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, 18, 23-42

The City of Paris and the Rise of Clinical Medicine

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The City of Paris and the Rise of Clinical Medicine

Dora B Weiner et al. Osiris.

Abstract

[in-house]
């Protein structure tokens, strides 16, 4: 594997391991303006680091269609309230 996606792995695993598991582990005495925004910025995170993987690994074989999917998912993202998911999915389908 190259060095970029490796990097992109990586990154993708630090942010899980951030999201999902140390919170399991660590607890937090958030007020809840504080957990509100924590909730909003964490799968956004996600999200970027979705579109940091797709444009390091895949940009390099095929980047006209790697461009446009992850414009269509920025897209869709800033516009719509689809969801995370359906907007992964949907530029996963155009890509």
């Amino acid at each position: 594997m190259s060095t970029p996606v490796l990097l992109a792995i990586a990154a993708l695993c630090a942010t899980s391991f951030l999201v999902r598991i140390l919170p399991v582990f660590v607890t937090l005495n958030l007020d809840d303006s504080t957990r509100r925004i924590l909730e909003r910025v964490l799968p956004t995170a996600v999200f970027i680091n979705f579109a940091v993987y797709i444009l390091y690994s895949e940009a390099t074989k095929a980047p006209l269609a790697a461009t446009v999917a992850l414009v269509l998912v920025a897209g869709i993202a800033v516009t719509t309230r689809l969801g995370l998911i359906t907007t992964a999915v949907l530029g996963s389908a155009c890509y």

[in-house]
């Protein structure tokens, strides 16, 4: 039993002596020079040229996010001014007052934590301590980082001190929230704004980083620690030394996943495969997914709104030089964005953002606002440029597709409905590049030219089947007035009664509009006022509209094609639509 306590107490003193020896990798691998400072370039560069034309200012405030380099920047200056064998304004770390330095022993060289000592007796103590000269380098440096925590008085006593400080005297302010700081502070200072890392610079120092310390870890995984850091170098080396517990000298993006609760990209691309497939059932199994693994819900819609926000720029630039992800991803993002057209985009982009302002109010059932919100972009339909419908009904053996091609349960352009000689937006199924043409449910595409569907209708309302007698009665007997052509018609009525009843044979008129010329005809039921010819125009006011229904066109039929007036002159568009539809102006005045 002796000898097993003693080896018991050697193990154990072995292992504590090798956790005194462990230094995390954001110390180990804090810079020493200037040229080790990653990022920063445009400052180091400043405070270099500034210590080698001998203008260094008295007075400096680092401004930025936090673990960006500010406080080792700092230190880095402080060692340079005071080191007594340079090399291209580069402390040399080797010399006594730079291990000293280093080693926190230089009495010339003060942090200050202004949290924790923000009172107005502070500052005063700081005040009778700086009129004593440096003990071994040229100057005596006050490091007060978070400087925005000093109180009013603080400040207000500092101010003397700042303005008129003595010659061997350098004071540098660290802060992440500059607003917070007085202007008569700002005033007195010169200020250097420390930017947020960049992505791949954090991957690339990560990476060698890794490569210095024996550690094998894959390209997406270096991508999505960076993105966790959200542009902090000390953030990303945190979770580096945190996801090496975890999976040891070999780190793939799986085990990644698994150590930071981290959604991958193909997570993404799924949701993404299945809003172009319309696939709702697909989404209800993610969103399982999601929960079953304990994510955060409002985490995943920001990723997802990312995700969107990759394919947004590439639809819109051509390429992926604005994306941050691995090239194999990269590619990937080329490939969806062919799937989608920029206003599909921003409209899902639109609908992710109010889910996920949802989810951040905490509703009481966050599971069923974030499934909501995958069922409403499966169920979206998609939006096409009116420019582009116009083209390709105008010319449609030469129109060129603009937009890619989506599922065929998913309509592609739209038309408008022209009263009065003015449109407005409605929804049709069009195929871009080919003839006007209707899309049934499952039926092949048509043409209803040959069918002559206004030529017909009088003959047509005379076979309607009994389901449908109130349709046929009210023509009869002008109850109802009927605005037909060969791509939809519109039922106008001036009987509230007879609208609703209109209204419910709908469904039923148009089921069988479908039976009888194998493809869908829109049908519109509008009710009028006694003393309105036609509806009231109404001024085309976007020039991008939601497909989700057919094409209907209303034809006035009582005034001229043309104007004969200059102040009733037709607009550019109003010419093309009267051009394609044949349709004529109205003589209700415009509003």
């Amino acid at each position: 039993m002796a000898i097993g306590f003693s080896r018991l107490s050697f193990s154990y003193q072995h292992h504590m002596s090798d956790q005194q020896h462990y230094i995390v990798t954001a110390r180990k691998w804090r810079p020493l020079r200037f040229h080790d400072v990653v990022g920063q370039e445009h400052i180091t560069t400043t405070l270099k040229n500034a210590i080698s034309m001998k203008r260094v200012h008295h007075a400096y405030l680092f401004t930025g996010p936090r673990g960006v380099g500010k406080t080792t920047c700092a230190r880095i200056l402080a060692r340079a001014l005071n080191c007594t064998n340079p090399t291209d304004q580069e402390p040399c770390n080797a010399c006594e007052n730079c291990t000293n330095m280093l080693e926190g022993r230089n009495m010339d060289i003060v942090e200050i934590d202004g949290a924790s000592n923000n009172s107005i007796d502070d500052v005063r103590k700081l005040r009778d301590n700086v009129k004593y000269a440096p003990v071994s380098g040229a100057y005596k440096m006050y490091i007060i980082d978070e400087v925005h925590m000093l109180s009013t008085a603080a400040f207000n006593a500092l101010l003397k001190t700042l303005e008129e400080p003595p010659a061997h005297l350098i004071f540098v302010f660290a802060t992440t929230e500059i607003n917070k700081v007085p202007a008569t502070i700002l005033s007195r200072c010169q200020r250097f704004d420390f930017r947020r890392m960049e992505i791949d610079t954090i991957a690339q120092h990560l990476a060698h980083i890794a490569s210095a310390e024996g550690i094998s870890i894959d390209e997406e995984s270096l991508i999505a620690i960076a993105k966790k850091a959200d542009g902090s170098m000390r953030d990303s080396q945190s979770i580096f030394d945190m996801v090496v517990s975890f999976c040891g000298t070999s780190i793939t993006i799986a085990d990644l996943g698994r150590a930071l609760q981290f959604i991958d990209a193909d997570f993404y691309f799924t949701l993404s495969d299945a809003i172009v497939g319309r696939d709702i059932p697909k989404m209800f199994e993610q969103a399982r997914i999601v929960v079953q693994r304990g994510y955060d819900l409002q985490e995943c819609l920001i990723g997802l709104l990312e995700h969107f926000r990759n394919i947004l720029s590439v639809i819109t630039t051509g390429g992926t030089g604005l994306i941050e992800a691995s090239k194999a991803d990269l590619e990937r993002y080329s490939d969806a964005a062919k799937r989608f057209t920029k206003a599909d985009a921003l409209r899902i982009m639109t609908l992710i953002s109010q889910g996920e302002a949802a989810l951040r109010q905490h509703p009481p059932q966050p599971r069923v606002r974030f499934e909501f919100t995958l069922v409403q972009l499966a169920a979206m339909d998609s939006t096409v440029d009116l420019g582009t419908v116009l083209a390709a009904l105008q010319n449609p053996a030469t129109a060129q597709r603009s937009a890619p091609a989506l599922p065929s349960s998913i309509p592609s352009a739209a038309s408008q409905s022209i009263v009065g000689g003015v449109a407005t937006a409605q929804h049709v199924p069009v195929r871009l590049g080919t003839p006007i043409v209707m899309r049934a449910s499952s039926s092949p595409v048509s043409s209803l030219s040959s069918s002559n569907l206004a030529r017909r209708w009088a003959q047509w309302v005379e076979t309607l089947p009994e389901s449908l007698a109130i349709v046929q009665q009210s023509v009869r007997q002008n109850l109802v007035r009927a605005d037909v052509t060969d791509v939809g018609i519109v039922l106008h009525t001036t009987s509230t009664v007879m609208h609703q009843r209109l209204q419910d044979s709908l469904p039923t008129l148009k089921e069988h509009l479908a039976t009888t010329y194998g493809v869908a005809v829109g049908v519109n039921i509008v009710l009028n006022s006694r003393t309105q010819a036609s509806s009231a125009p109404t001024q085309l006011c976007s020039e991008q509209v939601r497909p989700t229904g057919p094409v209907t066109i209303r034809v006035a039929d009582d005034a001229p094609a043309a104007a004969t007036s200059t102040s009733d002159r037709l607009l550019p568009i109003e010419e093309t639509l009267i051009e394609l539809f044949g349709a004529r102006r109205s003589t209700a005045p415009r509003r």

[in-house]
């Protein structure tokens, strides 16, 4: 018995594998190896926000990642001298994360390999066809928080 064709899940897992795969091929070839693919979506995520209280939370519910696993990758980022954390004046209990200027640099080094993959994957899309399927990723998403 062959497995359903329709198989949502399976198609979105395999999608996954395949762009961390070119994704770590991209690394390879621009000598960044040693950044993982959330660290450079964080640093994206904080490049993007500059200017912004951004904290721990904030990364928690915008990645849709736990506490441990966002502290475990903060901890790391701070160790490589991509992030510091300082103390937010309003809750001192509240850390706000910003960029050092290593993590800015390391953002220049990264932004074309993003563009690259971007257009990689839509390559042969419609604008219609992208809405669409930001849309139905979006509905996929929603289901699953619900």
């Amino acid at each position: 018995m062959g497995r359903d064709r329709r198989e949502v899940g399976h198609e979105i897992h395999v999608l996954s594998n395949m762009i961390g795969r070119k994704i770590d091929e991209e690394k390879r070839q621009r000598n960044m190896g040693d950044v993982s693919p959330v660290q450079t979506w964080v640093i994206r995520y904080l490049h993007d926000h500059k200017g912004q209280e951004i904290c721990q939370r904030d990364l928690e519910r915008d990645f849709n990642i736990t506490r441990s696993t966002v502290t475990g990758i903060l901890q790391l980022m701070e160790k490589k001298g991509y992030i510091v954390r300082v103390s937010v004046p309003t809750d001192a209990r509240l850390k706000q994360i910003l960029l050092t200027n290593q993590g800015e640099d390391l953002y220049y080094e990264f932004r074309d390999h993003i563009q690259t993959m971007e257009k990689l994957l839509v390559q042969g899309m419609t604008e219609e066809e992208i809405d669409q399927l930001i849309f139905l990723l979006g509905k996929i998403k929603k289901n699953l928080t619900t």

This article argues that the city of Paris played a unique role in shaping clinical medicine at the Paris hospital at the turn of the nineteenth century. Under outstanding clinicians such as Corvisart, Pinel, Bichat, Desault, Alibert, Bayle, and Laennec, who headed the "Paris School," teaching and research became hospital-based. New methods such as percussion, mediate auscultation, and psychological evaluation were introduced, and autopsies became routine. Chaptal, a physcian and minister of internal affairs under the Consulate, played a key role by creating the Paris Hospital and Health Councils, the Central Pharmacy, and central triage for hospital admissions. These municipal councils supervised the practice and teaching of anatomo-clinical medicine and the concomitant social changes involved in the delivery of health care to a city of six hundred thousand inhabitants. These changes included the orderly provision of bodies for dissection, the subordination of nurses to physicians, the teaching of preclinical courses, and the adaptation of the confiscated religious buildings to house patients grouped according to their diseases. The new arrangements fostered the rise of medical specialties, including public health, practiced by hygienists who turned Paris itself into a patient.

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